Don’t stay on versions on or below iOS 14.3. If you click a malicious link, bad guys would steal everything on your iPhone.
Two reports slap hard figures on what’s already crystal clear: Ransomware attacks have skyrocketed, and ransomware payments are the comet trails that have followed them skyward.
The average ransomware payment spiked 82 percent year over year: It’s now over half a million dollars, according to the first-half 2021 update report put out by Palo Alto Networks’ Unit 42. As far as the sheer multitude of attacks goes, Barracuda researchers on Thursday reported that they’ve identified and analyzed 121 ransomware incidents so far in 2021, a 64 percent increase in attacks, year-over-year.
Obviously, these are just the major incidents. It is unclear from these reports if the threat to small sites or individual consumers’ computers has continued at the same rate as previously now that there are so many attacks occurring against “big payout” targets.
It’s important to continue to be vigilant on all levels: keep backups (both on site and off site), be careful about what you click on, watch for phishing and consent phishing, use 2-factor authentication where offered, etc.
Update: Comedian John Oliver (Last Week Tonight) did a piece on Ransomware on Aug 16. (NSFW, but quite well researched.)
Beyond using “tokyo” and “olympics” as their passwords, people have been turning to names of athletes, such as “kenny,” “williams,” and “asher,” says NordPass.
Devising passwords for your website accounts is always a challenge. That’s why many people look to current events for inspiration. But that strategy is a recipe for trouble as it often leads to simple and weak passwords, making you easy prey for cybercriminals. A report released Tuesday by password manager NordPass looks at the most popular and weak Olympic-themed passwords floating in cyberspace.
With the Tokyo 2020 Olympics finally being held in 2021 due to the pandemic, people have been cheering on their favorite sports and rooting for their favorite athletes. As the games have created a lot of buzz and excitement, people naturally draw inspiration from them. And apparently that factor carries over into cybersecurity.
The latest research from NordPass shows that people are creating passwords based on Olympic events and athletes despite warnings from cybersecurity experts not to use simple or weak passwords. Among the sporting events themselves, “football” scores the top goal by being used as a password more than 5.8 million times, according to NordPass’ analysis.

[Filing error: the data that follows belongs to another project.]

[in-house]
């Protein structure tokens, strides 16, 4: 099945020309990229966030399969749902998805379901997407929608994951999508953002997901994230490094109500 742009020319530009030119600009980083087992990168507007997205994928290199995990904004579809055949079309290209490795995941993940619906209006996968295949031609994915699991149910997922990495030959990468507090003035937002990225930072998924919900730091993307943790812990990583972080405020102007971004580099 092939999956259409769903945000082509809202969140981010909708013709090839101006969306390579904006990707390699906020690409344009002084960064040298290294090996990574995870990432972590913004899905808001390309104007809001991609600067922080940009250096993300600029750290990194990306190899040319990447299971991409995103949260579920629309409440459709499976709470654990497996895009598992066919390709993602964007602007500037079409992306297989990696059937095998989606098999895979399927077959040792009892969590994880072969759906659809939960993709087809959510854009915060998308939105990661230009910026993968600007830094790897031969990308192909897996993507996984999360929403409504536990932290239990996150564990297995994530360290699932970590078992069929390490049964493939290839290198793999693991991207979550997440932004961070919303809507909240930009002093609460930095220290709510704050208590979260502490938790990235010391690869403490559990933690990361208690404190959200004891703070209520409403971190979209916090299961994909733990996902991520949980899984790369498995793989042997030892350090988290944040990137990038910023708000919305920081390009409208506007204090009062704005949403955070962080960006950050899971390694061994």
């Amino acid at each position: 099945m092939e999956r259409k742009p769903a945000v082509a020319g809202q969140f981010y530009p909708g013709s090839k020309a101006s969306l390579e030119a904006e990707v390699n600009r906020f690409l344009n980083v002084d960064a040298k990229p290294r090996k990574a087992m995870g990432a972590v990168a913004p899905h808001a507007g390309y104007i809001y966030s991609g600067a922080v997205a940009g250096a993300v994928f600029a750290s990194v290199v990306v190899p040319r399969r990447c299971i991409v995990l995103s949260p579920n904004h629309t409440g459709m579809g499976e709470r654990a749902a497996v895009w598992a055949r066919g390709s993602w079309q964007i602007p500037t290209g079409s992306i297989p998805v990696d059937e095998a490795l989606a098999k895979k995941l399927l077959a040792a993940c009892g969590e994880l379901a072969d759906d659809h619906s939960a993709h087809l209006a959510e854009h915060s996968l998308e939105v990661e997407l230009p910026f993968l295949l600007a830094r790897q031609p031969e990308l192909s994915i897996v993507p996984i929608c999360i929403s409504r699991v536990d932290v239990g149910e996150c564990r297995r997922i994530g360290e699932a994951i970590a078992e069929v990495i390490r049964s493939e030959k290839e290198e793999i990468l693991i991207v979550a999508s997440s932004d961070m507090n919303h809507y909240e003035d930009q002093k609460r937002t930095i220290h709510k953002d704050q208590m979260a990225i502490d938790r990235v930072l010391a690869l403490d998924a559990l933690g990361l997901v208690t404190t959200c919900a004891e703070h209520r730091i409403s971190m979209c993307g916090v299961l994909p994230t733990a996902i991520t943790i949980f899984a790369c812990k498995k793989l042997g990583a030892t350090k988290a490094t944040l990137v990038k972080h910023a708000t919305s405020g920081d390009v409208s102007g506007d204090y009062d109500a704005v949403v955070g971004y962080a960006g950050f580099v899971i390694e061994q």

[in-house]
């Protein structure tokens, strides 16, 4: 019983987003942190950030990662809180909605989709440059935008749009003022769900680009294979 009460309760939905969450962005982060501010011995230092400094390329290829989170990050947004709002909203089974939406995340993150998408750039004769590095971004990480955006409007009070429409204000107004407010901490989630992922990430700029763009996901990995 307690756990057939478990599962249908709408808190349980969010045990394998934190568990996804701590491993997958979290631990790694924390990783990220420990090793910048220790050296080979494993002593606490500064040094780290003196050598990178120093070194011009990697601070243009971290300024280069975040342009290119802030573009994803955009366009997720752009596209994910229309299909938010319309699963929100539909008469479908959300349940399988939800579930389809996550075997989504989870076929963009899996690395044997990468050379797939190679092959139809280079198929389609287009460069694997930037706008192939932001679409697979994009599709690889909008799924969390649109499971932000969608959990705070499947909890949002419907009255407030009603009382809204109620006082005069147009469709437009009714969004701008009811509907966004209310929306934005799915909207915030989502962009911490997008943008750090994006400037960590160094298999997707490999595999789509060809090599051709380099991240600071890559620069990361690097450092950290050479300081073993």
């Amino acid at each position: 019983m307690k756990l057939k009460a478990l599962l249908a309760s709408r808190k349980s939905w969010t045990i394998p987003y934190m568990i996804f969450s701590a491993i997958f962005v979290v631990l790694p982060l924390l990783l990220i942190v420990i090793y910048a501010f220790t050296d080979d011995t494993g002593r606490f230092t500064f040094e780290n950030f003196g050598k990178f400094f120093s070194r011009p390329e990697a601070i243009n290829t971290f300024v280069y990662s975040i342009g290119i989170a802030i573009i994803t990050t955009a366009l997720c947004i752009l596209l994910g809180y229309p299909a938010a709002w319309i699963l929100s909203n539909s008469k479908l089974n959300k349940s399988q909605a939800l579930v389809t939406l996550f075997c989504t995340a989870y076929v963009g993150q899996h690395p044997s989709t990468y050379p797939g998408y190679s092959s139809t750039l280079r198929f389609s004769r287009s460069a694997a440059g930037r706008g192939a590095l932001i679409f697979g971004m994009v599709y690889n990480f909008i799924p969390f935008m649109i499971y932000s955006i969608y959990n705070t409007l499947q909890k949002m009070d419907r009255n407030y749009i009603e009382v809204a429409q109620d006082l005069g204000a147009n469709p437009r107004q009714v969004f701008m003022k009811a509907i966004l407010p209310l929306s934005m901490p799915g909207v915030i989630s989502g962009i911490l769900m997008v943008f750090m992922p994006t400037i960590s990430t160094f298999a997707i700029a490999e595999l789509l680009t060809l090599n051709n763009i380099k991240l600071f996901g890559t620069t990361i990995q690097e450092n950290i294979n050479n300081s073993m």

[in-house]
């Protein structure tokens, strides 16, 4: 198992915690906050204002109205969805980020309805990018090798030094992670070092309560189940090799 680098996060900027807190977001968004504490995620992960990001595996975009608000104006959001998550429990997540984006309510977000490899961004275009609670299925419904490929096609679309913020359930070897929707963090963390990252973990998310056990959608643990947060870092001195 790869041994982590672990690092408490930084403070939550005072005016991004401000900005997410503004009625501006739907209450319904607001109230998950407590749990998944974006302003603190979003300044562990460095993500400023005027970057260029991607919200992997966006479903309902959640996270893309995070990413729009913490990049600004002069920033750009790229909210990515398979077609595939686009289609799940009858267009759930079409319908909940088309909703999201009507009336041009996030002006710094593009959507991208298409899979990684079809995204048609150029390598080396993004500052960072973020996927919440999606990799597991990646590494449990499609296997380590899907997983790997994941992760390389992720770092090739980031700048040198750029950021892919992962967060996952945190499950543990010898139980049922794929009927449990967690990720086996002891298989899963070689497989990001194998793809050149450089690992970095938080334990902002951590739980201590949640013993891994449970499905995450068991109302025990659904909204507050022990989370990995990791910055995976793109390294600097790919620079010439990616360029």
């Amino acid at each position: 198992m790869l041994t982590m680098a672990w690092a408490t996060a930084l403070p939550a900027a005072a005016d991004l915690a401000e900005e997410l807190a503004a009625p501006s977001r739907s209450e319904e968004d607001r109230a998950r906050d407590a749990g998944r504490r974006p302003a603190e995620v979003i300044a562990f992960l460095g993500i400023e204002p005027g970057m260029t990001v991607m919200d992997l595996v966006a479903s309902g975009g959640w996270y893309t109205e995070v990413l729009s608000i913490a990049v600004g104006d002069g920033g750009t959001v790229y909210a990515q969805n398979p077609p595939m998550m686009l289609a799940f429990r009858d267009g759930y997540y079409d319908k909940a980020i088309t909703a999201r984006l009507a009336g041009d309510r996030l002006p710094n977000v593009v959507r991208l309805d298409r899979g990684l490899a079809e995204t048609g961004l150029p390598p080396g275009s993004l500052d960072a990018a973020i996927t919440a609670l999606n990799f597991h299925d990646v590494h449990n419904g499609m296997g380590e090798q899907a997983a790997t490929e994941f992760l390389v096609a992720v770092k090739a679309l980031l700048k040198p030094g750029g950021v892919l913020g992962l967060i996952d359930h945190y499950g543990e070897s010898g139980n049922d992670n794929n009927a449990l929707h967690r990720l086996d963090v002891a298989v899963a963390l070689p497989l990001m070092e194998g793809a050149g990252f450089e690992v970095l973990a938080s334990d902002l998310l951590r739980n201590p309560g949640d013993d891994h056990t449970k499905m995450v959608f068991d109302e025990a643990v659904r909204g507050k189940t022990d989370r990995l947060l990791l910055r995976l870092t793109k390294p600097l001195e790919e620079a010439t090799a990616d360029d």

“Baseball” hits a run as a password in use more than 4.1 million times. “Golf” putts as a password more than 3.2 million times, followed by “hockey” at 2.6 million times, “tennis” at 1.5 million times and “basketball” at 1.4 million times.
The names of athletes competing in the Olympics also popped up as popular passwords in NordPass’ analysis. Among them, “kenny” appeared 1.3 million times, “williams” more than 1 million times, “asher” 1 million times and “riner” 265,971 times. Other go-to athlete-inspired passwords include “masse” at 261,997 times, “curry” at 196,0165 times, “gonzales” at 194,129 times, “osaka” at 87,725 times, “sindhu” at 84,261 times, “federer” at 82,897 times and “biles” at 57,331 times.
The word “tokyo” was used as a password 231,818 times and “olympics” was used 27,881 times.
Though Olympic fever is all well and good, a line should be drawn in the sand when it comes to celebrating the games through your own cybersecurity.
“These passwords can be cracked almost instantly—that’s the main issue,” said NordPass security experts Chad Hammond. “While it’s amazing to support your favorite sport or athlete, it’s not advisable to take that support to your passwords as it really compromises your security. In fact, even if you don’t support, let’s say, Kylie Masse, but have the same last name as her, don’t use that as your password, as 261,997 people already have.”
Relying on current events to devise your passwords is nothing new.
“Earlier this year, NordPass reported that such passwords as “corona,” “lockdown,” and other words or phrases that have defined our lives in the past year are also used as passwords quite often,” Hammond added. “We’ve also noticed that people often simply use their names, favorite sports teams, or the name of the service they’re registering for.”
To better protect your website accounts with strong passwords and security, Hammond offers the following advice:
- Update all your passwords and use unique and complex ones to secure your accounts. Try using a password generator to create passwords that are difficult or impossible to guess.
- Use a password manager. Such tools can generate and store passwords. More advanced password managers include data breach scanners that can tell you if any of your accounts may have been compromised.
- Use two-factor authentication (2FA) where possible. Whether you rely on 2FA through an app, biometric data, or a physical security key, your accounts will be safer with that extra layer of security.
Important article from the ever-insightful Brian Krebs. Though it is geared more toward organizations than individuals, the important point is that it’s critical to know how to restore a damaged system – and how long it will typically take!